VIEWS: 9 PAGES: 15 CATEGORY: Accounting POSTED ON: 8/29/2010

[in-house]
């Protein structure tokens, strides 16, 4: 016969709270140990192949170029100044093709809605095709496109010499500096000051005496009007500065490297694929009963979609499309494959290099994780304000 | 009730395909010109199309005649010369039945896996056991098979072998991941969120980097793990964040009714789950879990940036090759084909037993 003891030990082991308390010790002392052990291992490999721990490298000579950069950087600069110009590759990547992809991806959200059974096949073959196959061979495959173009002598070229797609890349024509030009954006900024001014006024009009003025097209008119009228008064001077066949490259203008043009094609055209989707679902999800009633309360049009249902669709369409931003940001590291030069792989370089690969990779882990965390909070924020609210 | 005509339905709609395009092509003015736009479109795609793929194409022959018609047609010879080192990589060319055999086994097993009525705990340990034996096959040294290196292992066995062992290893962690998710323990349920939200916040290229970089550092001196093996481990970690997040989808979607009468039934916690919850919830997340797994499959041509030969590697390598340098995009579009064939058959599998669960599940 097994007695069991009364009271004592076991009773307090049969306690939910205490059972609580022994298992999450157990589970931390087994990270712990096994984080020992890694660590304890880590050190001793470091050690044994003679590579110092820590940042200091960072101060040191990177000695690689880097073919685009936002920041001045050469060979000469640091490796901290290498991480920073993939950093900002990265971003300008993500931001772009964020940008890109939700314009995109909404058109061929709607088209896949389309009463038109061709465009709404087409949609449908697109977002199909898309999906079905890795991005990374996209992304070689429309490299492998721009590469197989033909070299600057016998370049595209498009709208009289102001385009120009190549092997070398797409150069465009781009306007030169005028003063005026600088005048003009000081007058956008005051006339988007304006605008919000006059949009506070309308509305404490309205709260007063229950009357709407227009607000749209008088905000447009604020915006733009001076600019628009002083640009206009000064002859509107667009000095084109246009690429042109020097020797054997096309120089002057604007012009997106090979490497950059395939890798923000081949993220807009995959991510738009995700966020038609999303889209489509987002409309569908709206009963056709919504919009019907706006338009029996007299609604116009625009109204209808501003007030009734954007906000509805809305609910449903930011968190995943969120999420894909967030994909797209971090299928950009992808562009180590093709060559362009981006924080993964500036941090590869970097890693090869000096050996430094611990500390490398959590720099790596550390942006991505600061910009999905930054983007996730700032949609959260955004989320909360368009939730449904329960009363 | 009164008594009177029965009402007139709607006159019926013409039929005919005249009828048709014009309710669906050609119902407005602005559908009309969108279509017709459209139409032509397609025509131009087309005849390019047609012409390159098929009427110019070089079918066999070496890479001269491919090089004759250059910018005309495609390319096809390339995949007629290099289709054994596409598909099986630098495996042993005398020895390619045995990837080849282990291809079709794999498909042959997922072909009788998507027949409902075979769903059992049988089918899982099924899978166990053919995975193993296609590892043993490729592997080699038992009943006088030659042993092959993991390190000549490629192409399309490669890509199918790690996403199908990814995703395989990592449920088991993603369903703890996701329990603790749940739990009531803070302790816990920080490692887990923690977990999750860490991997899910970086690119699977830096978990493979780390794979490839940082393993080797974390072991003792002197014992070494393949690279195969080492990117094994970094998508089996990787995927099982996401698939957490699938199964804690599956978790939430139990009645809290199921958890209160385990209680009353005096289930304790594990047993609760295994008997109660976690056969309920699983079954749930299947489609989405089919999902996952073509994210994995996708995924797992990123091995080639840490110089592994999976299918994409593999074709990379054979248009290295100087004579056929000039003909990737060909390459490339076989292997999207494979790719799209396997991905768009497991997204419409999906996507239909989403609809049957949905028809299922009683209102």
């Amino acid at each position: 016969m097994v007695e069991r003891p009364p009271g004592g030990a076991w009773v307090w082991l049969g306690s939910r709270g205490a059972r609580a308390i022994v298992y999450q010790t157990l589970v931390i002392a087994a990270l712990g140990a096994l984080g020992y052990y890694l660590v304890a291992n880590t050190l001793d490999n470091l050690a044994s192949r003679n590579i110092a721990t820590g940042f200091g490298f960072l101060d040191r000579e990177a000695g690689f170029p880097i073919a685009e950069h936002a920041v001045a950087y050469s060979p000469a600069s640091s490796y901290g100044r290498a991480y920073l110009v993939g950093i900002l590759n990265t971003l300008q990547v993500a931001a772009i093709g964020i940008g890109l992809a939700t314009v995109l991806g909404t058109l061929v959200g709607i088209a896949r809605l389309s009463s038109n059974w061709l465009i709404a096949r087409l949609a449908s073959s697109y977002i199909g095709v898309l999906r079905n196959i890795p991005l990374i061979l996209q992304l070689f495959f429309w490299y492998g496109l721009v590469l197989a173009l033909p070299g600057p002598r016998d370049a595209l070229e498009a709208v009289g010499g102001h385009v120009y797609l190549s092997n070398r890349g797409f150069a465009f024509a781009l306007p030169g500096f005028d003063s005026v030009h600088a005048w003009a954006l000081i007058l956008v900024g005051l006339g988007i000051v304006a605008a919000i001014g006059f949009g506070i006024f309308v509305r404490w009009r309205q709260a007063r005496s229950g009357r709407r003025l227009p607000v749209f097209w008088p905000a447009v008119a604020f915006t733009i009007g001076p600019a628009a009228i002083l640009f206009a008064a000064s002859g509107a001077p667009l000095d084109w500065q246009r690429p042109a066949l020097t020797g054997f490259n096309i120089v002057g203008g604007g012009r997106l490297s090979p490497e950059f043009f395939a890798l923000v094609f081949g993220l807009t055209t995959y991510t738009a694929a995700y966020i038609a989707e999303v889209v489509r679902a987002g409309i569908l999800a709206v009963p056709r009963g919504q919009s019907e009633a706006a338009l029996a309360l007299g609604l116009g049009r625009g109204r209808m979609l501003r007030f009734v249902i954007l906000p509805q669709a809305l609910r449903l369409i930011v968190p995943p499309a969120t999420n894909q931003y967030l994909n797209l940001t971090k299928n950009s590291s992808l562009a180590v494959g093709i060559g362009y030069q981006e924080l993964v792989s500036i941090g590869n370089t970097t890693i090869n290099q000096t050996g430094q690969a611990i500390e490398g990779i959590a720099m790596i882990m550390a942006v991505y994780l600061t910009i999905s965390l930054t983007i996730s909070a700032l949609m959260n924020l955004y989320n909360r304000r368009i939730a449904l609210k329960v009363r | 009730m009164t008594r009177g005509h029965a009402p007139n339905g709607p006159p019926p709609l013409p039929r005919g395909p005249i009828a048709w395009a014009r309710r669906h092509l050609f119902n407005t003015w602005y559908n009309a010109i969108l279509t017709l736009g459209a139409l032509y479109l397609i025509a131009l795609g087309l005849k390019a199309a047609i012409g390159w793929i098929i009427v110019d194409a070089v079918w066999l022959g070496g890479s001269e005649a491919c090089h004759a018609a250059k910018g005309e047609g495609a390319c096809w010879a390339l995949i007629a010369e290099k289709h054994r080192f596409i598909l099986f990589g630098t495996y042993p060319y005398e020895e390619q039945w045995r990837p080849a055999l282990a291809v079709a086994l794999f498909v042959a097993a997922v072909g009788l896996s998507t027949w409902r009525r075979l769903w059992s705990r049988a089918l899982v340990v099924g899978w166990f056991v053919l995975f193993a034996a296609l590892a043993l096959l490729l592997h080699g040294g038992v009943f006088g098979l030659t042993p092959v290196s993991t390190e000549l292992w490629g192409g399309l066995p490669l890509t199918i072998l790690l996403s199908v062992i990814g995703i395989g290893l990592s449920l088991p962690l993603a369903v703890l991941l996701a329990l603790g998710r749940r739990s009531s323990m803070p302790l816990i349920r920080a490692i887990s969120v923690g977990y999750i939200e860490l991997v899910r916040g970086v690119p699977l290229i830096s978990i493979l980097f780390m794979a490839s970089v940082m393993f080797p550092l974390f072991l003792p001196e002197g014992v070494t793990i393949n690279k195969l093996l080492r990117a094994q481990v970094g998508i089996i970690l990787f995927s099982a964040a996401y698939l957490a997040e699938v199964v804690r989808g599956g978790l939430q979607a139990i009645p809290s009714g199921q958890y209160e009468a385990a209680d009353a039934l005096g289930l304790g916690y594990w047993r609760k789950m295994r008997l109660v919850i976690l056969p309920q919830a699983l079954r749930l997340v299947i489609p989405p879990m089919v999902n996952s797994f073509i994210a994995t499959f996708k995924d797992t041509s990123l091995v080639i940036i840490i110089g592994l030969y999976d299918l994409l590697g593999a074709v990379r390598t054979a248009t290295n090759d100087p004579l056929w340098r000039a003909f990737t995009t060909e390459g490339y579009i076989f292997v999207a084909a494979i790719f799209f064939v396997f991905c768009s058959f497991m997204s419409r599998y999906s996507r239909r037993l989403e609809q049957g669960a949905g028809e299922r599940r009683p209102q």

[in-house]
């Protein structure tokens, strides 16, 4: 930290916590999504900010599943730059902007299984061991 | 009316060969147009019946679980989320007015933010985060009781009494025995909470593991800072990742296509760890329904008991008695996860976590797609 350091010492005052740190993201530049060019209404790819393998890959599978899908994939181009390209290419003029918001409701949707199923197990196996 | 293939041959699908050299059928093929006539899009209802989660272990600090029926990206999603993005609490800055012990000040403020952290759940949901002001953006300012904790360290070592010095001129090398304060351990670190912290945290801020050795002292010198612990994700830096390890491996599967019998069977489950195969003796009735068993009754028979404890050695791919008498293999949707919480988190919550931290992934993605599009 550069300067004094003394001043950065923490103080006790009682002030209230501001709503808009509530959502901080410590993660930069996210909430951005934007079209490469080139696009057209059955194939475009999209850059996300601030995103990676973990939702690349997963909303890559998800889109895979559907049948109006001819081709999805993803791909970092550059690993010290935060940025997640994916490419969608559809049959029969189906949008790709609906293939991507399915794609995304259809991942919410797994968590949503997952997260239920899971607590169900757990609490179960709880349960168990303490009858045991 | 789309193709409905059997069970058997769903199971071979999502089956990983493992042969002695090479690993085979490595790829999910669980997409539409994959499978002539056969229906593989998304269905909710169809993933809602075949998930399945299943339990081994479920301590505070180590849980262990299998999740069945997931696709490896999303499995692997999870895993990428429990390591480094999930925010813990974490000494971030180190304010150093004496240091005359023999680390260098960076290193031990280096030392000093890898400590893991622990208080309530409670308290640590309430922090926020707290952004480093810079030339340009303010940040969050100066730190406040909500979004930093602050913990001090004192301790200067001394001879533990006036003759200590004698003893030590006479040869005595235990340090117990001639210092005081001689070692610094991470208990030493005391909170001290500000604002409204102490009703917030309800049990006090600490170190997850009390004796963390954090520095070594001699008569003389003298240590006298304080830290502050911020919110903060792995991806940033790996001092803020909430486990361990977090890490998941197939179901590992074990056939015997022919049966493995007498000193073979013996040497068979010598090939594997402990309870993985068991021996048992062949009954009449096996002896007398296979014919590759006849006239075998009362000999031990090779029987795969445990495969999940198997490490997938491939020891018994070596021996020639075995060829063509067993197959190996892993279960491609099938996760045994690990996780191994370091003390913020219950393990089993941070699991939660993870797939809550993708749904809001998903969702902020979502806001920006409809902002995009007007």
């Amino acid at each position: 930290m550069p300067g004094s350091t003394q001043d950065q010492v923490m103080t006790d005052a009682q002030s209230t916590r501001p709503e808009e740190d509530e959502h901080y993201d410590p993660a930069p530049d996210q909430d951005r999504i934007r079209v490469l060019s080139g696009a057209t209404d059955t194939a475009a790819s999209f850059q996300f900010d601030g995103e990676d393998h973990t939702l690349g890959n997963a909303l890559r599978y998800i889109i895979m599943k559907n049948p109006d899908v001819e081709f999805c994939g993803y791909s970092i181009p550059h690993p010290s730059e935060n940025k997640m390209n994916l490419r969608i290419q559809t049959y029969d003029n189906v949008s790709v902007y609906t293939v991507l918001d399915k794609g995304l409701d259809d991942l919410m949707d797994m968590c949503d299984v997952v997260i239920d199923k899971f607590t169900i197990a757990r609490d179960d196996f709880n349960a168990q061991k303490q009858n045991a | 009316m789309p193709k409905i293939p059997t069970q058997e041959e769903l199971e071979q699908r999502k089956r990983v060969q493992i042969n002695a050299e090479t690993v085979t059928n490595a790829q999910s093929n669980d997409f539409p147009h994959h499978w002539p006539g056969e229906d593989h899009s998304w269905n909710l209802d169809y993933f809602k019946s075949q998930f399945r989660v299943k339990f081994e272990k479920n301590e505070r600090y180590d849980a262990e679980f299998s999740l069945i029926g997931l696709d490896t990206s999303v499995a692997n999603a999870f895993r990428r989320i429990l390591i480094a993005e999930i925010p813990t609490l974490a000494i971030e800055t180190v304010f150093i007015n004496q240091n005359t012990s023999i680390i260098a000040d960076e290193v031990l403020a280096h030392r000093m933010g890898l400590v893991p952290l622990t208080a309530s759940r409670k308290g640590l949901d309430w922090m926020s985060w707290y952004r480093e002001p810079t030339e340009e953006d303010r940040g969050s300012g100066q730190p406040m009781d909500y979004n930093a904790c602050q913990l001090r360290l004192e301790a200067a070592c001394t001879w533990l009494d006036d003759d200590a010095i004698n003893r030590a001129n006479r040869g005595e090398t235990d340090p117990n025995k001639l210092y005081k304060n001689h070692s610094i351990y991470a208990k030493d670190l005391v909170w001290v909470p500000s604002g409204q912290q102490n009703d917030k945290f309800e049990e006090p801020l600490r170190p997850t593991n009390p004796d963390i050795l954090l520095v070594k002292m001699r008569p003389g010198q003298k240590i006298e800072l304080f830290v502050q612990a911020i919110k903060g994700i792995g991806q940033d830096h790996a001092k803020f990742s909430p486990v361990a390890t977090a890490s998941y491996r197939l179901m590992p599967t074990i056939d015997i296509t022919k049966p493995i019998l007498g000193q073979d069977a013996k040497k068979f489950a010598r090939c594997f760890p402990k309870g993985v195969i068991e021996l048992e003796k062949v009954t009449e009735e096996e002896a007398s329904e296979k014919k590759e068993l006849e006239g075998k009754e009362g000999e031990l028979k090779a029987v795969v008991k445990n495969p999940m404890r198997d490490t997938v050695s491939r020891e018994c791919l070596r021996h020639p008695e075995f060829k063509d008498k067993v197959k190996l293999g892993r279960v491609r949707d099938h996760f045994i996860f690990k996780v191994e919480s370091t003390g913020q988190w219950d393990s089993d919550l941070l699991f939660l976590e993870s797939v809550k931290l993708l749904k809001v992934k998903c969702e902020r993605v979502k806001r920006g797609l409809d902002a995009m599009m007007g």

Variance and Standard Deviation (1) Spread (1) 50% Tells us the spread of the middle 50% of the data A 12 day survey of Fred and Doris’s toilet habits revealed some exciting results Spread (2) Doris's Fred visits Deviation visits to the Deviation Day to the loo from Mean loo from Mean 1 5 -3.1 28 15.4 2 11 2.9 17 4.4 3 2 -6.1 5 -7.6 4 6 -2.1 7 -5.6 5 0 -8.1 4 -8.6 6 4 -4.1 14 1.4 7 14 5.9 13 0.4 8 9 0.9 22 9.4 9 16 7.9 16 3.4 10 20 11.9 9 -3.6 11 3 -5.1 6 -6.6 12 7 -1.1 10 -2.6 Mean 8.1 Mean 12.6 Mean = sum of data / pieces of data Mean = 8.1 1.5 1 0.5 0 Fred -0.5 Doris -1 0 2 4 6 8 10 12 14 16 18 20 22 24 26 28 30 -1.5 -2 -2.5 Mean = 12.6 Doris's Fred visits visits to the To measure spread we Day to the loo loo 1 5 28 can find the deviation 2 3 11 2 17 5 from the mean 4 5 6 0 7 4 6 4 14 The deviations may be positive 7 8 14 9 13 22 e.g. Day 10, Fred : 20 – 8.1 = 11.9 9 16 16 10 20 9 11 3 6 or negative 12 7 10 e.g. Day 10, Doris : 9 – 12.6 = -3.6 Mean 8.1 12.6 Deviations from Mean (1) Doris's Day Fred visits to the loo Deviation visits to the Deviation from Mean loo from Mean To summarise the 1 5 -3.1 28 15.4 total deviation, 2 11 2.9 17 4.4 3 2 -6.1 5 -7.6 you can’t just add 4 5 6 0 -2.1 -8.1 7 4 -5.6 -8.6 – since they may 6 7 4 14 -4.1 5.9 14 13 1.4 0.4 cancel 8 9 0.9 22 9.4 9 16 7.9 16 3.4 10 20 11.9 9 -3.6 11 3 -5.1 6 -6.6 12 7 -1.1 10 -2.6 Mean 8.1 Mean 12.6 Either: ignore the signs and add Or: square the deviations (to make positive) then add Deviations from Mean (2) Doris's Fred visits Deviation Deviation visits to the Deviation Deviation Day to the loo from Mean Squared loo from Mean Squared 1 5 -3.1 9.5 28 15.4 237.7 2 11 2.9 8.5 17 4.4 19.5 3 2 -6.1 37.0 5 -7.6 57.5 4 6 -2.1 4.3 7 -5.6 31.2 5 0 -8.1 65.3 4 -8.6 73.7 6 4 -4.1 16.7 14 1.4 2.0 7 14 5.9 35.0 13 0.4 0.2 8 9 0.9 0.8 22 9.4 88.7 9 16 7.9 62.7 16 3.4 11.7 10 20 11.9 142.0 9 -3.6 12.8 11 3 -5.1 25.8 6 -6.6 43.3 12 7 -1.1 1.2 10 -2.6 6.7 Sum of deviation squared 408.9 Sum of deviation squared 584.9 Since two sets of data may have a different number of items, you divide by the number of items in the data set … this is known as the variance Variance Variance = sum of (the deviations from mean)2 number of pieces of data For Fred, variance = 408.9 / 12 = 34.1 For Doris, variance = 584.9 / 12 = 48.7 Standard Deviation If the data were cm , then the variation would be in cm2 To keep it in the same units – we square root the variance. This is known as the Standard Deviation Standard Deviation = variance For Fred, standard deviation = variance = 34.1 = 5.8 For Doris, standard deviation = variance = 48.7 = 7.0 Activity • Page 26 of your Statistics 1 book and try … • Exercise A • Calculating Variance and Standard Deviation Notation (1) (sigma) denotes sum If data has n values - x1, x2, x3, …. , xn The sum of the data is written xi x (‘x bar’) denotes its mean x = xi (sum of numbers divided by pieces of data) n Notation (2) The sum of the squared deviations from the mean is written (xi - x)2 Hence, variance and standard deviation are : Variance = (xi - x)2 n Standard Deviation = (xi - x) 2 n Standard Deviation is denoted by s or sx Variance is usually denoted by s2 or sx2 Notation (3) We may as well get all the notation out the way Sometimes calculators or computer programs use different symbols mean x is sometimes denoted by Standard Deviation is denoted by s or sx .. but sometimes by n HAVE A LOOK AT YOUR CALCULATOR More on Standard Deviation Standard Deviation = (xi - x)2 n Look at page 27-28 of your Statistics 1 book for the proof (if I make a Slide of this, it’ll take me till midnight) Standard Deviation can more conveniently be written sx = xi 2- nx 2 or xi 2 - x 2 n n … this makes manual calculations much simpler Activity Page 28 of your Statistics 1 book and try … • Exercise C • Calculating Standard Deviation • Use your calculators • And the formulas